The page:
|• Fall 2003||Magazine Archive & Search • Muhlenberg Home|
Many people have wonderful stories of Milton “Scotty” Wood. Here is mine…
One of my childhood memories involves Scotty Wood. It was the summer between second and third grade and I lived in California. My parents went to Hawaii for vacation and I spent two weeks in Allentown with my two sets of grandparents. I was to spend one week with my mother’s parents and one week with my father’s parents, all longtime residents of Allentown. To this day, I know I got the better deal.
The two weeks were filled with fishing in the Poconos, my introduction to Yocco’s hot dogs served with chocolate milk, lunch at the Patio at Hess’s, ice cream from the Ritz, feeding the squirrels at West Park and countless rides at Dorney Park. It was a special time.
Midway through my second week, when I was visiting my father’s parents, I woke to bustling in the kitchen. My grandfather was busy preparing something – mixing this, getting that out of the fridge, clanging pots – it was a real mesh of sounds. All my grandmother said was, “Stay out of Pop-Pop’s way – his friends are coming for lunch.”
I sat at the island in the kitchen watching the “master chef” at work. On this particular day he was making oyster stew – one of his specialties. (In reality, I think, my grandfather’s only two culinary specialties were oyster stew and oyster stuffing.) At some point “real old” men began to arrive. They were probably in their early 50s, but they seemed really old to this 7- year old. First came Mr. Harris and Mr. Rockmaker, followed by Mr. Stecker and Mr. Wood. There might have been others, too, but I remember those four very vividly.
Some 28 years later, I remember that the last one to arrive was Mr. Wood. He got down on one knee and looked into my eyes, saying, “So Mary (my grandmother), this is the young Tilghman H. Moyer IV that I have heard so much about – seems like a long name for such a small boy.” My grandmother responded with, “Don’t worry Scotty, he will grow into his name.” They both laughed.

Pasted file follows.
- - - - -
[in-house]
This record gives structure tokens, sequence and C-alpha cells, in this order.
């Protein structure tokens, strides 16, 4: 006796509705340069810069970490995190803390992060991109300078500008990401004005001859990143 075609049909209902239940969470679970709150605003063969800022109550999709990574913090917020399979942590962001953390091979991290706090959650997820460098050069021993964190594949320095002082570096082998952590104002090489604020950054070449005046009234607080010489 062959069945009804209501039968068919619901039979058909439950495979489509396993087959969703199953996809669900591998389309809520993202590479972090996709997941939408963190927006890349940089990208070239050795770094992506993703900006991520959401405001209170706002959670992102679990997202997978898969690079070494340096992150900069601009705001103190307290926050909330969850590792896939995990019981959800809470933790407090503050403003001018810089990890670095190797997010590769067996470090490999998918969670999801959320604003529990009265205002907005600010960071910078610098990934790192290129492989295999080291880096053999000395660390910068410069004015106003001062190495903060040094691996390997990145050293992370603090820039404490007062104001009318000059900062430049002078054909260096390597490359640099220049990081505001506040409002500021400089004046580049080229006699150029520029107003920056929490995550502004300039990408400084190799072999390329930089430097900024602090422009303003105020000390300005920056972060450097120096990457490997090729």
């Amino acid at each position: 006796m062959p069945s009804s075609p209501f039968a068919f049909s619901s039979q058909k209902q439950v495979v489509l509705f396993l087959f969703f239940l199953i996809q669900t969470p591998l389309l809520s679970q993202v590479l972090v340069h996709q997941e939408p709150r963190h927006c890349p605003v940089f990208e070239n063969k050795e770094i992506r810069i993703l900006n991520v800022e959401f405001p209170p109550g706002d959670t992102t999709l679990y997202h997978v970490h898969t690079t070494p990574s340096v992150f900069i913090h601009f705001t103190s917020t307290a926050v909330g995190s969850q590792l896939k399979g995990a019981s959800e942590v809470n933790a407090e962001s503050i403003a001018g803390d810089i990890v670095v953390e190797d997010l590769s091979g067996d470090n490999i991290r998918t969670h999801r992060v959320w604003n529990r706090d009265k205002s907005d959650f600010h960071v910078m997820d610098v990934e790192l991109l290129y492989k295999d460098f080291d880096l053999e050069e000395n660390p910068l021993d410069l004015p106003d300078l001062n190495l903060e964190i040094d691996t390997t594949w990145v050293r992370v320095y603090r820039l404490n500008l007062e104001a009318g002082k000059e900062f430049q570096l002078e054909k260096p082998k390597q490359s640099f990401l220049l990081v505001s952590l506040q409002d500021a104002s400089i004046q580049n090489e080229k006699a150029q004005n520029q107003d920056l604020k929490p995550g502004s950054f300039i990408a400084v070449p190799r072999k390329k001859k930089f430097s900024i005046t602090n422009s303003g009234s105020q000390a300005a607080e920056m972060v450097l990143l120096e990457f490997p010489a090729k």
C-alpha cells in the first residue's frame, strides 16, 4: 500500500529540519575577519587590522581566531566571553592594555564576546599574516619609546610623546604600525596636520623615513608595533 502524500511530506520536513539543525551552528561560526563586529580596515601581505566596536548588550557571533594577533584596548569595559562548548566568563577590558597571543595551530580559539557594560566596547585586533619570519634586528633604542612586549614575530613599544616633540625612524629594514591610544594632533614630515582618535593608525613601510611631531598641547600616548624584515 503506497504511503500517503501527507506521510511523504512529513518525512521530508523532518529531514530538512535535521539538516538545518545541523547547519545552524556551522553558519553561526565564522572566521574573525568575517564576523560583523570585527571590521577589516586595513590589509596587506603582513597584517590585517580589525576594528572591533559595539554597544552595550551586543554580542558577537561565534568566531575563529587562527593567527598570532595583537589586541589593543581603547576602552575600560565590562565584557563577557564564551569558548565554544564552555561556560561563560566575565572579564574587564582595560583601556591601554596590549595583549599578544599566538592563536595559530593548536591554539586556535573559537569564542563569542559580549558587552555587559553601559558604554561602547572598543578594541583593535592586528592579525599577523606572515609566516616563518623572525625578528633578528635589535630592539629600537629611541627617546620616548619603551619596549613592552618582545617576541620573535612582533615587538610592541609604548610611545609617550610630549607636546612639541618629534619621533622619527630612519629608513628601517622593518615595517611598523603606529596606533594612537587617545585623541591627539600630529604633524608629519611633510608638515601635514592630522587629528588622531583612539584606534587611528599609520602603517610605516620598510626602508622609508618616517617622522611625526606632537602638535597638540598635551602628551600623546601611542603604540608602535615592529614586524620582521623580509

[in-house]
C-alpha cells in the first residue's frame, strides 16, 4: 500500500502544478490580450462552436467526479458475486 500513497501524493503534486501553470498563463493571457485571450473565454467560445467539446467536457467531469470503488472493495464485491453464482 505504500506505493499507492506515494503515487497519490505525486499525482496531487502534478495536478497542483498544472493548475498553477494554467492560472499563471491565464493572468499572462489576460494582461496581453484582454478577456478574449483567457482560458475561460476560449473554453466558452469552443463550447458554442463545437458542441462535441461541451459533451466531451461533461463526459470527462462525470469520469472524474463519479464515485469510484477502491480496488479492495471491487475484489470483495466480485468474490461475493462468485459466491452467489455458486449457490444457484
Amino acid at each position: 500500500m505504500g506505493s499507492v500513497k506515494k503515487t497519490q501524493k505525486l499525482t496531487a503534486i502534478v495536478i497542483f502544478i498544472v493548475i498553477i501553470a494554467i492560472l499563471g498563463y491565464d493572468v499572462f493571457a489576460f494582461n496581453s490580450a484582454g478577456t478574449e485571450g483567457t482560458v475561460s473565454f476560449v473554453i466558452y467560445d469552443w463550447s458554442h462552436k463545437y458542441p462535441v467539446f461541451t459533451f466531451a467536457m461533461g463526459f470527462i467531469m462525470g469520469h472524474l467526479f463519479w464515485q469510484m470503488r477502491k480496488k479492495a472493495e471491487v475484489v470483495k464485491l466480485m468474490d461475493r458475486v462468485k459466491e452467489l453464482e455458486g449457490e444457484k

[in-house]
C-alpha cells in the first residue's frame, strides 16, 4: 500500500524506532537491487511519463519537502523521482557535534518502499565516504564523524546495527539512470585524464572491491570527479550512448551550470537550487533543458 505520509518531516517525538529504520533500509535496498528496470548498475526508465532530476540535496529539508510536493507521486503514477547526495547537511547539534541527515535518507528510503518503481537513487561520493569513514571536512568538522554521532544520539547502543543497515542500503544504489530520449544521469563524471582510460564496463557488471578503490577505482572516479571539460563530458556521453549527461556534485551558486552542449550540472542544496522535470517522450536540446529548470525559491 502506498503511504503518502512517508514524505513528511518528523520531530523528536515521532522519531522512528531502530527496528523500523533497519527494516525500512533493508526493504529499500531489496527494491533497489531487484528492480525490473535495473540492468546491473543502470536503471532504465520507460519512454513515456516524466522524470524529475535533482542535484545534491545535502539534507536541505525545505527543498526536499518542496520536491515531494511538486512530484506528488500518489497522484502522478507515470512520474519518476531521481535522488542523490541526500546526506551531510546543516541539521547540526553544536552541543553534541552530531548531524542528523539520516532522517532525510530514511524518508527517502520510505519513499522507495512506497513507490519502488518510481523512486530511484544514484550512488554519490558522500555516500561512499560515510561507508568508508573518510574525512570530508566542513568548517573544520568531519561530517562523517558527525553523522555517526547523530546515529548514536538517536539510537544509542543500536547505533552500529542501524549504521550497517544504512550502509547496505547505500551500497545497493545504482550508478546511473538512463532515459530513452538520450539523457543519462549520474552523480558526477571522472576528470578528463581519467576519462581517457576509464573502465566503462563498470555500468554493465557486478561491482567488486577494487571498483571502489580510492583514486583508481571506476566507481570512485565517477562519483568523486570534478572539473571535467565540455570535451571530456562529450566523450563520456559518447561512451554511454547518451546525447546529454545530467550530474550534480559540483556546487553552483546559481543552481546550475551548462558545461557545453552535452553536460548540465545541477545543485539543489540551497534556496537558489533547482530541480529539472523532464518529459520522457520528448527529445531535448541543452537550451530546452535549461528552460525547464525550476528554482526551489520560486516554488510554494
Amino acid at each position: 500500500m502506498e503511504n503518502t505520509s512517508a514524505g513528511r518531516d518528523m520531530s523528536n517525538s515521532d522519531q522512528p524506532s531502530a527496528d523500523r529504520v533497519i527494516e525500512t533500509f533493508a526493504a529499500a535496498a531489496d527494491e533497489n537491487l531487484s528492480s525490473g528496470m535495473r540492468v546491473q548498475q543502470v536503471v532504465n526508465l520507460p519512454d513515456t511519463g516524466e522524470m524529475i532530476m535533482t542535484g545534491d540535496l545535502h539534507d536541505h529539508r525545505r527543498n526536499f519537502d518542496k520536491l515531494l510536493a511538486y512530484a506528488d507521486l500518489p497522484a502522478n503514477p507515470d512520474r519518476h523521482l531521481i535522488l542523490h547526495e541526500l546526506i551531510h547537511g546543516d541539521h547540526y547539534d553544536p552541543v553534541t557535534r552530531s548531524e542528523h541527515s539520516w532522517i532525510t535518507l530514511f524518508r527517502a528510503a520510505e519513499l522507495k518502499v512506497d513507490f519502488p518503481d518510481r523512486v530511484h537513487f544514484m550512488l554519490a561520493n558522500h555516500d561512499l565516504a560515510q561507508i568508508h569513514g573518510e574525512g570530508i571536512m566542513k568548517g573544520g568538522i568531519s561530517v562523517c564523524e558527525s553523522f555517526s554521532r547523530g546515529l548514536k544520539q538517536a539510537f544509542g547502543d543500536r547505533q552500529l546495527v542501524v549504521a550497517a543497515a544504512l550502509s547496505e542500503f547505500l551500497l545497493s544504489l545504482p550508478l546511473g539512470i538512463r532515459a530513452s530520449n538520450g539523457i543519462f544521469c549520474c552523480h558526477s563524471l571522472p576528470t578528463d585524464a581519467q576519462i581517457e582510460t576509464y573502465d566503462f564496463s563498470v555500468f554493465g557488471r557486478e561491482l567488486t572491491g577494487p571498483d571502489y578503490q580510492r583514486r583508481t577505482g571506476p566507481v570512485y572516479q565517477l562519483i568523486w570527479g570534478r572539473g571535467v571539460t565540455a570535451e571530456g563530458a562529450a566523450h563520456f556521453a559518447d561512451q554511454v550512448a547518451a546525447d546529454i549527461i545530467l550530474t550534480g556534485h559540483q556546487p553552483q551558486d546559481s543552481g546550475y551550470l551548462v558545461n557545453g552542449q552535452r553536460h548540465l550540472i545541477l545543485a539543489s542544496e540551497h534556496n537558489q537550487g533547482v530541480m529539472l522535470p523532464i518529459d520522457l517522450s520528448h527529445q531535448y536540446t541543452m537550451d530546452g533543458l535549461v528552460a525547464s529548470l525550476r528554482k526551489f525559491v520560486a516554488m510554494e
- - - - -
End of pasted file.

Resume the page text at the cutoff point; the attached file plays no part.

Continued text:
During lunch my grandmother and I played the card game War in the kitchen while the men attended to serious business – lots of laughing, a little friendly arguing, and some boasting about this or that. Even to a 7-year-old, it sounded like a grand time.
Twenty years later, I found myself in the home of Scotty Wood, this time as a fairly new member of the development staff at Muhlenberg College. I had volunteered to visit Mr. Wood to update him on some new happenings in the athletic program at Muhlenberg. Truth be told, Mr. Wood and I talked about my grandparents more than about Muhlenberg athletics that day. He told stories of my grandparents that I otherwise would never have known – I am forever grateful for those conversations. Mr. Wood and his first wife, Mrs. June “Betty” Wood, always welcomed me into their home. Our conversations always centered around our families, the Wood Company and Muhlenberg College – in that order.
In the summer of 1976, I certainly did not know that the person who wondered if my name was too big for me would affect my life as an adult – but he did. Muhlenberg is forever grateful for the involvement of Scotty and Betty Wood in the life of the College, but again, truth be told, so am I.
Tilghman H. Moyer IV is vice president for development and alumni relations.
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